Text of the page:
South of the Border
A Trip to Missouri

This is an account in pictures and text of a trip from Indianola, Iowa to Sedalia, Missouri and back on the weekend of April 22 and 23, 1995. The formal objective of the excursion was to visit relatives, but we managed to do some train-watching as well. The images were taken with an Apple QuickTake camera and processed into JPEG format with a program called PhotoFlash.

We left Friday evening, following the C&NW Spine line south into Missouri. We stopped in Allerton, IA to have supper and to check out the remains of the Rock Island's junction of its Short Line and a line that went east, through Eldon, IA to the Quad cities. This line was the route in Iowa of the Golden State. The C&NW facilities are limited to a boxcar station at the east end of the Allerton siding.

We stayed Friday night in Chillicothe, MO, and passed through it again on the way back Sunday evening. Chillicothe once had three rail lines, the CB&Q, the Wabash, and the Milwaukee. While walking to breakfast, we saw from a distance a Kansas City bound CP freight. After breakfast we set out to see some trains. We traveled west out of Chillicothe on Hwy. 36, and then went south on Hwy. 13 to Polo. Polo is the junction of the CNW line from Des Moines to Kansas City, and the CP/Soo line through Ottumwa, IA to Kansas City. The CP and CNW share track from Polo to KC. The CNW facilities at Polo rival those at Allerton, with a two boxcar station! On the CNW line, we found a northbound (UP/CNW power too far away to get the numbers) in the siding waiting for a southbound. Soon, CNW 8038 and 6812 arrived and got permission to proceed south to the drawbridge at Kansas City.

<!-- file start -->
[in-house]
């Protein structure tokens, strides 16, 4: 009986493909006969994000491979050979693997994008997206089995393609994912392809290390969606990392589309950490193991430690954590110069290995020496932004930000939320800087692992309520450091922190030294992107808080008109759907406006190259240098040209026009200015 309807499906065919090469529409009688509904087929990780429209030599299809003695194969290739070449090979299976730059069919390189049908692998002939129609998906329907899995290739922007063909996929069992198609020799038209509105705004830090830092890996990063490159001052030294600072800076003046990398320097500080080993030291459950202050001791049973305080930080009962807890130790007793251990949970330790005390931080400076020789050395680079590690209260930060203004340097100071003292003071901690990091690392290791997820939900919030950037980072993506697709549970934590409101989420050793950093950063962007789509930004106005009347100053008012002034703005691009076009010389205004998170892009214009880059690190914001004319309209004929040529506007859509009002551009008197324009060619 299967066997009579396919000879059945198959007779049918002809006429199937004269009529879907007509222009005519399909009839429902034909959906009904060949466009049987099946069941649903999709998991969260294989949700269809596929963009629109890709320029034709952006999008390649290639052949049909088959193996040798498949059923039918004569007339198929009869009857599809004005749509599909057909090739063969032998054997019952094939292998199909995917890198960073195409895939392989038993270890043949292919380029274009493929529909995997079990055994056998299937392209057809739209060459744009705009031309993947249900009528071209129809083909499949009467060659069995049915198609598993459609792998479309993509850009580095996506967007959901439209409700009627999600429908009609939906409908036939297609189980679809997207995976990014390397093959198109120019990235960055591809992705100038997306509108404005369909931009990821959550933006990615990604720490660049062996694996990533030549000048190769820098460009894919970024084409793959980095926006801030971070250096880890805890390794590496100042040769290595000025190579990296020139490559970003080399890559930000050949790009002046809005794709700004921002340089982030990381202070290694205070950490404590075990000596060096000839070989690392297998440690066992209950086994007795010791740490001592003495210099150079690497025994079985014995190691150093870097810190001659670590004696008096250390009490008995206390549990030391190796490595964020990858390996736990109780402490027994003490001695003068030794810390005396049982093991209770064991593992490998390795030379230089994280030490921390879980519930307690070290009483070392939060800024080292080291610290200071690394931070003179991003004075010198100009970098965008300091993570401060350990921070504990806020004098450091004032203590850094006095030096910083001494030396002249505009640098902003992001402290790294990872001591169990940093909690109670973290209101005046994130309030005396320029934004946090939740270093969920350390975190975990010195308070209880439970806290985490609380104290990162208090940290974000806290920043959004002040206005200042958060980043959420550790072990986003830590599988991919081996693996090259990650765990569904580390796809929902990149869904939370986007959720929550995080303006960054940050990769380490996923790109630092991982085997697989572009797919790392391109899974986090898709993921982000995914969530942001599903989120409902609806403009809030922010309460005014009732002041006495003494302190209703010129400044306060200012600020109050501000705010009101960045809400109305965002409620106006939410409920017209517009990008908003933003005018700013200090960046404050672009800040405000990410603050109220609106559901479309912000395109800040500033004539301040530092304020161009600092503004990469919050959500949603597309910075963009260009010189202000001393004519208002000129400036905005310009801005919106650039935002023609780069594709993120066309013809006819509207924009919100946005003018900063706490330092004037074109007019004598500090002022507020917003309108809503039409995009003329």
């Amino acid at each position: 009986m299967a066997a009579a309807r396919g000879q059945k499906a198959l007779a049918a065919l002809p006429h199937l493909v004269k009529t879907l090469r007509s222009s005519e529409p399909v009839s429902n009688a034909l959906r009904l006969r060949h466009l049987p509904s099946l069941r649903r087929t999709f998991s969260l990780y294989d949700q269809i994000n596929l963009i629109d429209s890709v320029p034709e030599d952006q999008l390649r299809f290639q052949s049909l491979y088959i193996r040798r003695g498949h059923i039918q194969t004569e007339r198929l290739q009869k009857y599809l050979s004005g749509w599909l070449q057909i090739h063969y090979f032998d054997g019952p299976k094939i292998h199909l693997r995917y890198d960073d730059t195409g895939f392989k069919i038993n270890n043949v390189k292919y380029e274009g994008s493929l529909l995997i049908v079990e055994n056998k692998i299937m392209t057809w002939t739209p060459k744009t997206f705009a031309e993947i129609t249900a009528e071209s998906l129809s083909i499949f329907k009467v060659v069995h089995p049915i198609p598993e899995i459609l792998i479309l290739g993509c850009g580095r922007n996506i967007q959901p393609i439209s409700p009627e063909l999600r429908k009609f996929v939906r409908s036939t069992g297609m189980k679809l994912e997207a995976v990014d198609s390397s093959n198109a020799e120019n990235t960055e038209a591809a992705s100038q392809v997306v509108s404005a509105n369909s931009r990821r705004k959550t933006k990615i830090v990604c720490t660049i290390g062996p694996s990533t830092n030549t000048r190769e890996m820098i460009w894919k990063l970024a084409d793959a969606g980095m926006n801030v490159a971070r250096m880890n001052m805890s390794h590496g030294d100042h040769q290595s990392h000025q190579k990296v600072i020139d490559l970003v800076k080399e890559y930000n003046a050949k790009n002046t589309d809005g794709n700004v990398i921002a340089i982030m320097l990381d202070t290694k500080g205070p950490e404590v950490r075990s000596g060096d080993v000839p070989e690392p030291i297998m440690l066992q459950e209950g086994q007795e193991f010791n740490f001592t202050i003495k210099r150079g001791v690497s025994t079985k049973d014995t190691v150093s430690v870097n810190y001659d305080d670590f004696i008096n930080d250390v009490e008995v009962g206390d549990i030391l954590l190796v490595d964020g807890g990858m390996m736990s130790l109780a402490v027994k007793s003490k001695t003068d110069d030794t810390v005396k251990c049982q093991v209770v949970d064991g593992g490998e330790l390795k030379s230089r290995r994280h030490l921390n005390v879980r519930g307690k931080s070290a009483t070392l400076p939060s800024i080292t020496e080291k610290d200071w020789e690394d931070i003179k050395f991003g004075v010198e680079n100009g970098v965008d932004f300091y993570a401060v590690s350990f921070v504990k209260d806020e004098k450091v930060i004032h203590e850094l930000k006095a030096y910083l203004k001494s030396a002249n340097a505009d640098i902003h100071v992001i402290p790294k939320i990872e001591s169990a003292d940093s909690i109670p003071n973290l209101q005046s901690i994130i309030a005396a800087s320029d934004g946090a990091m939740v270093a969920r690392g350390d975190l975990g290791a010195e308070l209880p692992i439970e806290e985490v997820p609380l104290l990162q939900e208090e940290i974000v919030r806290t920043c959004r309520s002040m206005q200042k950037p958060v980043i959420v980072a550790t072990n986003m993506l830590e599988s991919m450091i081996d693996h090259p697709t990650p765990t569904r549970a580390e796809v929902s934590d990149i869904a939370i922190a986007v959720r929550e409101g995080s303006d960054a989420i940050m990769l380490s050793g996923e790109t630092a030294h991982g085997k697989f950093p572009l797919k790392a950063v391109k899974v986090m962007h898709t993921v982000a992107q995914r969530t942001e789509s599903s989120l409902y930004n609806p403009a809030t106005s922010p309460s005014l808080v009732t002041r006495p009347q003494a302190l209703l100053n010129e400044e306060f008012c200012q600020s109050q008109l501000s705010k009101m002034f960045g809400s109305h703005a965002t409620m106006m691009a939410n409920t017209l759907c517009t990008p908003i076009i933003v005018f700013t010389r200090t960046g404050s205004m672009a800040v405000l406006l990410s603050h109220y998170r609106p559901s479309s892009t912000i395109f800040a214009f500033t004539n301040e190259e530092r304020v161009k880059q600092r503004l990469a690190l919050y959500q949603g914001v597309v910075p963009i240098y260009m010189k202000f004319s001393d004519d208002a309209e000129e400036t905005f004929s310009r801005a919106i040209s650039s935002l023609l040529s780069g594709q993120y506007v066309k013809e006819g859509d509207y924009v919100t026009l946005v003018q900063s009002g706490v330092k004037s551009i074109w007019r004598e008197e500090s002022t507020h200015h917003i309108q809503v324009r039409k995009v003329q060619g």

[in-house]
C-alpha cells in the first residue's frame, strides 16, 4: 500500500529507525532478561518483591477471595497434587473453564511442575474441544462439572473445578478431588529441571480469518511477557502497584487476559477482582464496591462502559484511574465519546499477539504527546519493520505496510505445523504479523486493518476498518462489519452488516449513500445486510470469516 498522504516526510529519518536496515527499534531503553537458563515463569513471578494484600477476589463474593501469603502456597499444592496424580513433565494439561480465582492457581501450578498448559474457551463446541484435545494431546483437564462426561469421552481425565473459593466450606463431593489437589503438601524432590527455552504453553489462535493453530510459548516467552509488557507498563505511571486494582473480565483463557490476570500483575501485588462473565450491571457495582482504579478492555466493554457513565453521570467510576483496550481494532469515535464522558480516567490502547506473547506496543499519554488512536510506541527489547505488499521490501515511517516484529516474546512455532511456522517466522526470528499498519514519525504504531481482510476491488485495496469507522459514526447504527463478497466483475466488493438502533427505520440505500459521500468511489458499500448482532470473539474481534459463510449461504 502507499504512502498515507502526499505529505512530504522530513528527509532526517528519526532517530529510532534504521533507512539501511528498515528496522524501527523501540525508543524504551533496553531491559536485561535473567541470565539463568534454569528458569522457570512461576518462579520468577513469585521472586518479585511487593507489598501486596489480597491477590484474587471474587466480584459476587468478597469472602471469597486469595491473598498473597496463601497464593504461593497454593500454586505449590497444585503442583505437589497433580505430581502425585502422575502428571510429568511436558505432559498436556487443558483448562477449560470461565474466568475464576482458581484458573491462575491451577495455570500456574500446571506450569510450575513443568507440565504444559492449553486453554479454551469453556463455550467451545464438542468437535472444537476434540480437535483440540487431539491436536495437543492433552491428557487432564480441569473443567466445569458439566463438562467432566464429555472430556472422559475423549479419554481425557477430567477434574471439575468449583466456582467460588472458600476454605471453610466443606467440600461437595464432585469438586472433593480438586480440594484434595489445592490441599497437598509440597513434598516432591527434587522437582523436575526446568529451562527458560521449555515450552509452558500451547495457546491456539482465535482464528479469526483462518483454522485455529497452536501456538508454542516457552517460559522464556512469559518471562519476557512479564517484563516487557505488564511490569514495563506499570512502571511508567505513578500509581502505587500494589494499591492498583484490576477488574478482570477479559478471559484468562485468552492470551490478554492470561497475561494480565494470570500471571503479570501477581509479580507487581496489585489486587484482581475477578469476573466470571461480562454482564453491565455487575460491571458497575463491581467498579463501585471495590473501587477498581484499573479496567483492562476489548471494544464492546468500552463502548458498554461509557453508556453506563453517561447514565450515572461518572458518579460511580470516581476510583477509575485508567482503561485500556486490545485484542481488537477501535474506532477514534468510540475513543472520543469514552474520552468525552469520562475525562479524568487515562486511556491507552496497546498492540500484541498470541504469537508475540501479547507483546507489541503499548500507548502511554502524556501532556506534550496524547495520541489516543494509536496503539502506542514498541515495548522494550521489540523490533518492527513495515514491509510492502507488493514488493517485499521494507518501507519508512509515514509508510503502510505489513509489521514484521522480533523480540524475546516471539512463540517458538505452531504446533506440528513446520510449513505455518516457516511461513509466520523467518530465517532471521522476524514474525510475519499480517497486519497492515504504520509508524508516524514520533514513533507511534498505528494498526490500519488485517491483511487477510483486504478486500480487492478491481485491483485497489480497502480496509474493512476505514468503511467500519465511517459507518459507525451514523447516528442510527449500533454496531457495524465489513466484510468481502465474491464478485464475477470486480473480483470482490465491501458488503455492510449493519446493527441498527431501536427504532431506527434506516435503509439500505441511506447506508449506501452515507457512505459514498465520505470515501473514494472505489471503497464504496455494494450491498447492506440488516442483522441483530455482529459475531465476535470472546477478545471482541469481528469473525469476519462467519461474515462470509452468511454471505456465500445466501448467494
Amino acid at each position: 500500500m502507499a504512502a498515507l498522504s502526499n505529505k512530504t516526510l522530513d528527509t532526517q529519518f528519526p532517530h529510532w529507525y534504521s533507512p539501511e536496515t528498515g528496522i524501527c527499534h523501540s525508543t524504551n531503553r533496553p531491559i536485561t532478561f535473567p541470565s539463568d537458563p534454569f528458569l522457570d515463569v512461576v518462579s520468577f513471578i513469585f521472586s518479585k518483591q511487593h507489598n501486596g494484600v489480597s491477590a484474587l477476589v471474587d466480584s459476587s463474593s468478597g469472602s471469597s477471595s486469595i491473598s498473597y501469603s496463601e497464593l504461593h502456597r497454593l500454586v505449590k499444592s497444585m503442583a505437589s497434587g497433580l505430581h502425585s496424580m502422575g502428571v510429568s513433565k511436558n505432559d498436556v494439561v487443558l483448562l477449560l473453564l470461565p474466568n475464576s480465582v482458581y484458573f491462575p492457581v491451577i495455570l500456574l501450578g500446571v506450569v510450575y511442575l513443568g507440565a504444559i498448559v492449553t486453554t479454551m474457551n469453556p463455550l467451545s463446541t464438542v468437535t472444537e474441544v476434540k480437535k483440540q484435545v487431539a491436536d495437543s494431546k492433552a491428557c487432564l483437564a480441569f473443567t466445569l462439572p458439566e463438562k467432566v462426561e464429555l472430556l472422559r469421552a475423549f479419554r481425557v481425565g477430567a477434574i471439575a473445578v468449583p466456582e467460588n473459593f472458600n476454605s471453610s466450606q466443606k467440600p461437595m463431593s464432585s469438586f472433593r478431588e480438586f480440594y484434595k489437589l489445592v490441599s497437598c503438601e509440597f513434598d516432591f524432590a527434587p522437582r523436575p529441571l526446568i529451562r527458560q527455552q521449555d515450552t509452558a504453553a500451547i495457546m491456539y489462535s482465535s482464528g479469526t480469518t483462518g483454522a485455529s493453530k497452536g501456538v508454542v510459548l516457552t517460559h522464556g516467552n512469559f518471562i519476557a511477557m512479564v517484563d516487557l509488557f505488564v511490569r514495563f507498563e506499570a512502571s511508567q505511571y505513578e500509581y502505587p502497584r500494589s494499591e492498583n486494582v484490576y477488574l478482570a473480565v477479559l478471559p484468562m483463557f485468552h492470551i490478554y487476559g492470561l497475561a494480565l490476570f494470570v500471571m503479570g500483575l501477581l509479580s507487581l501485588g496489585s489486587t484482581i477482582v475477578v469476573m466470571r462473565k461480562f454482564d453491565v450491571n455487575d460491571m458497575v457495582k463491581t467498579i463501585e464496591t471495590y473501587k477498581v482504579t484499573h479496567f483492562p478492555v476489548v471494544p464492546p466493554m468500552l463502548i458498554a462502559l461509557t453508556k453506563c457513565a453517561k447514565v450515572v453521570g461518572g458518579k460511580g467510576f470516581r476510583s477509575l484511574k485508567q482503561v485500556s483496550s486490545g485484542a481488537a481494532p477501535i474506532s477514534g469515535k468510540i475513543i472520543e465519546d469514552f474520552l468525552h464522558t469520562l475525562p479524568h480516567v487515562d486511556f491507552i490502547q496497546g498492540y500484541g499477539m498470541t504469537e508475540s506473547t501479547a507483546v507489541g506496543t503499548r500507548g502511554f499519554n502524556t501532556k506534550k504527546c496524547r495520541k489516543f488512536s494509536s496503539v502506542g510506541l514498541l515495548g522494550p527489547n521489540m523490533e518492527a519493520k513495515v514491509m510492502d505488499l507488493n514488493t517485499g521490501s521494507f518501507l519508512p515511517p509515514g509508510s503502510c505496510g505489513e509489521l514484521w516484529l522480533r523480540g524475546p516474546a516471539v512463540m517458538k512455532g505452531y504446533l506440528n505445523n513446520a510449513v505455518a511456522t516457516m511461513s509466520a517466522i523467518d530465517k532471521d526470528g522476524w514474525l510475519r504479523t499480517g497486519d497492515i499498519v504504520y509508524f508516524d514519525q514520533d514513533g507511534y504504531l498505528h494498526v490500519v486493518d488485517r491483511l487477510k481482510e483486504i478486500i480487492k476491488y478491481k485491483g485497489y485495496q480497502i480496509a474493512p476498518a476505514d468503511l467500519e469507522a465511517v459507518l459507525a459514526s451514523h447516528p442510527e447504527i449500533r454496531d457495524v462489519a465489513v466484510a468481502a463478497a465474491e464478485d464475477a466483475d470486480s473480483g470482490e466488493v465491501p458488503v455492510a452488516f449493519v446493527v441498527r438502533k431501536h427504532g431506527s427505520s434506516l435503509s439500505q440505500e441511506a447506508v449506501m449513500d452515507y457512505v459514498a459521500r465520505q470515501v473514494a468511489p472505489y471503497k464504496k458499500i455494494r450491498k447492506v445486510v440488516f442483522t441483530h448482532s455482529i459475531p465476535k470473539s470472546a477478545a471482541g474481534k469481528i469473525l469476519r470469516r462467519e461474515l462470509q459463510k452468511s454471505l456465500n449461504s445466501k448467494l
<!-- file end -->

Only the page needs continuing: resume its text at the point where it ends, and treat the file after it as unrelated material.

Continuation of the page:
We went on south from Polo until we intersected the Santa Fe mainline at Henrietta and began following it back to the east on Hwy. 10. The Santa Fe and the Norfolk Southern share rails and right of way across this route. In Hardin we found RCC 1221 parked beside a building labeled Ray Carroll. The name on the building was followed by brackets and space for another name that had been removed.

We continued along Hwy. 10 to Norborne, where we watched NS 8602 and 2543 lead their train off of the Santa Fe tracks. Between Norborne and Carrollton, Hwy. 10 parallels the NS and SF mains for about 10 miles. We stopped at the Santa Fe depot in Carrollton, and saw 683, ??? and 880 bring an eastbound stacker by. I hope we don't lose that gorgeous paint scheme!

From Carrollton, we went south on Hwy. 65 across the Missouri river bridge at the Port of Waverly. The UP River subdivision passes along the south bank of the river, under the bridge. This is an ex-MoPac line. Following Hwy. 65, we reached Marshall, MO. This town was formerly a junction of the Mopac and ICG lines. We found an abandoned depot in Marshall.

In Sedalia, both Saturday evening and Sunday morning, we went to the depot to see Amtrak. The westbound is scheduled for 8:01 p.m., and was about 35 minutes late. The next morning, in a light rain, the eastbound "Ann Rutledge" was a couple of minutes ahead of its 10:05 schedule. The same equipment appeared on both trains. Except for the number on the side, Amtrak 241 looked like it had been sand-blasted and put in service. The Amtrak depot is a Mopac structure, and is still in use both as a waiting room and for office space by the Union Pacific.